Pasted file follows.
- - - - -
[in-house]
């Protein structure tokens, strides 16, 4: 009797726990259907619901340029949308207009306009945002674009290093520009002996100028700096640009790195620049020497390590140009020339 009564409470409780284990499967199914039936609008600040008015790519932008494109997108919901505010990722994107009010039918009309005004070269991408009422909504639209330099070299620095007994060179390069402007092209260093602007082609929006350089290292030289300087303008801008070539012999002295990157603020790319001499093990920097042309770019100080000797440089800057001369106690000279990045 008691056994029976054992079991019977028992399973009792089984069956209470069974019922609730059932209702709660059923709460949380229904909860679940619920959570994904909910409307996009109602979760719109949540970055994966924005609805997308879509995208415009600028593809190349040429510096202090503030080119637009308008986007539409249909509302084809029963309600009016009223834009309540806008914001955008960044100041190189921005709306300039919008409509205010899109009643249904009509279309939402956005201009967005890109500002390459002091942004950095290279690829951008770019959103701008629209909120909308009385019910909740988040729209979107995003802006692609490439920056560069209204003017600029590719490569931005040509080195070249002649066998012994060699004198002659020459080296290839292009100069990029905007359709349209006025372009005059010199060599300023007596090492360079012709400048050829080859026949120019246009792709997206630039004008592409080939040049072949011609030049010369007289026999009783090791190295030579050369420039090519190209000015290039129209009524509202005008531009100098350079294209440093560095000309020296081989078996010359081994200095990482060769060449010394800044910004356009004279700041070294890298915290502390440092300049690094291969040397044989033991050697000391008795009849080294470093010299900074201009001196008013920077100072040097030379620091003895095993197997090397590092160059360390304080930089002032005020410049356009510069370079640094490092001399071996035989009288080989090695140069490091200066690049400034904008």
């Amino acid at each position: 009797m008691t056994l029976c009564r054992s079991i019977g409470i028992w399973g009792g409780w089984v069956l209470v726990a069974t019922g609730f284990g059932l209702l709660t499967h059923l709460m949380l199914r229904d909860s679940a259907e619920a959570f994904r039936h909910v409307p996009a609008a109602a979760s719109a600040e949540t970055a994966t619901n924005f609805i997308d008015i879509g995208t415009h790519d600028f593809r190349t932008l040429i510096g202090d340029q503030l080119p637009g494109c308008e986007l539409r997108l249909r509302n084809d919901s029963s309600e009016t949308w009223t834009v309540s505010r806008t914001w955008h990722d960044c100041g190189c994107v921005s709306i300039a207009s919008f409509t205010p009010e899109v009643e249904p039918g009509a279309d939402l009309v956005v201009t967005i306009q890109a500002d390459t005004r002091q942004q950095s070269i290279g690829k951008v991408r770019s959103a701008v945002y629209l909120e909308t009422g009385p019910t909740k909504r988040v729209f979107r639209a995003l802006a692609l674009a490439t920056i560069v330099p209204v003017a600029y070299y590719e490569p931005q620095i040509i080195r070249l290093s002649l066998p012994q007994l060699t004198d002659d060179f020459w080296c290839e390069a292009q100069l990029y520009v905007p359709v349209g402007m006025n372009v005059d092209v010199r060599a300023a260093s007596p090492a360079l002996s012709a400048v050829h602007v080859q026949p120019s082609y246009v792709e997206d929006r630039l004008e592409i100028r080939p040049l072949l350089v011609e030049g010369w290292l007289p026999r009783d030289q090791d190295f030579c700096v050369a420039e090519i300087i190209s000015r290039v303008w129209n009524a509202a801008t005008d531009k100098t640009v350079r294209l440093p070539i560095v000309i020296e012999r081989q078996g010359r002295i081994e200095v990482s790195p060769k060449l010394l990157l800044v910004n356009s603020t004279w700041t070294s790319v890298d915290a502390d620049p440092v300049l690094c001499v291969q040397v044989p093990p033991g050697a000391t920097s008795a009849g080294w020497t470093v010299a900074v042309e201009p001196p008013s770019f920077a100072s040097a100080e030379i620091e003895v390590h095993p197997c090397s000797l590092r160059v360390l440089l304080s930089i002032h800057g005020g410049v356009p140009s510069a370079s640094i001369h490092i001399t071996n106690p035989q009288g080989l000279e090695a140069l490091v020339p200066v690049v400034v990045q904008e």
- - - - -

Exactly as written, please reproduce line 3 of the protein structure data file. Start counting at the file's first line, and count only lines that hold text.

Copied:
């Amino acid at each position: 009797m008691t056994l029976c009564r054992s079991i019977g409470i028992w399973g009792g409780w089984v069956l209470v726990a069974t019922g609730f284990g059932l209702l709660t499967h059923l709460m949380l199914r229904d909860s679940a259907e619920a959570f994904r039936h909910v409307p996009a609008a109602a979760s719109a600040e949540t970055a994966t619901n924005f609805i997308d008015i879509g995208t415009h790519d600028f593809r190349t932008l040429i510096g202090d340029q503030l080119p637009g494109c308008e986007l539409r997108l249909r509302n084809d919901s029963s309600e009016t949308w009223t834009v309540s505010r806008t914001w955008h990722d960044c100041g190189c994107v921005s709306i300039a207009s919008f409509t205010p009010e899109v009643e249904p039918g009509a279309d939402l009309v956005v201009t967005i306009q890109a500002d390459t005004r002091q942004q950095s070269i290279g690829k951008v991408r770019s959103a701008v945002y629209l909120e909308t009422g009385p019910t909740k909504r988040v729209f979107r639209a995003l802006a692609l674009a490439t920056i560069v330099p209204v003017a600029y070299y590719e490569p931005q620095i040509i080195r070249l290093s002649l066998p012994q007994l060699t004198d002659d060179f020459w080296c290839e390069a292009q100069l990029y520009v905007p359709v349209g402007m006025n372009v005059d092209v010199r060599a300023a260093s007596p090492a360079l002996s012709a400048v050829h602007v080859q026949p120019s082609y246009v792709e997206d929006r630039l004008e592409i100028r080939p040049l072949l350089v011609e030049g010369w290292l007289p026999r009783d030289q090791d190295f030579c700096v050369a420039e090519i300087i190209s000015r290039v303008w129209n009524a509202a801008t005008d531009k100098t640009v350079r294209l440093p070539i560095v000309i020296e012999r081989q078996g010359r002295i081994e200095v990482s790195p060769k060449l010394l990157l800044v910004n356009s603020t004279w700041t070294s790319v890298d915290a502390d620049p440092v300049l690094c001499v291969q040397v044989p093990p033991g050697a000391t920097s008795a009849g080294w020497t470093v010299a900074v042309e201009p001196p008013s770019f920077a100072s040097a100080e030379i620091e003895v390590h095993p197997c090397s000797l590092r160059v360390l440089l304080s930089i002032h800057g005020g410049v356009p140009s510069a370079s640094i001369h490092i001399t071996n106690p035989q009288g080989l000279e090695a140069l490091v020339p200066v690049v400034v990045q904008e």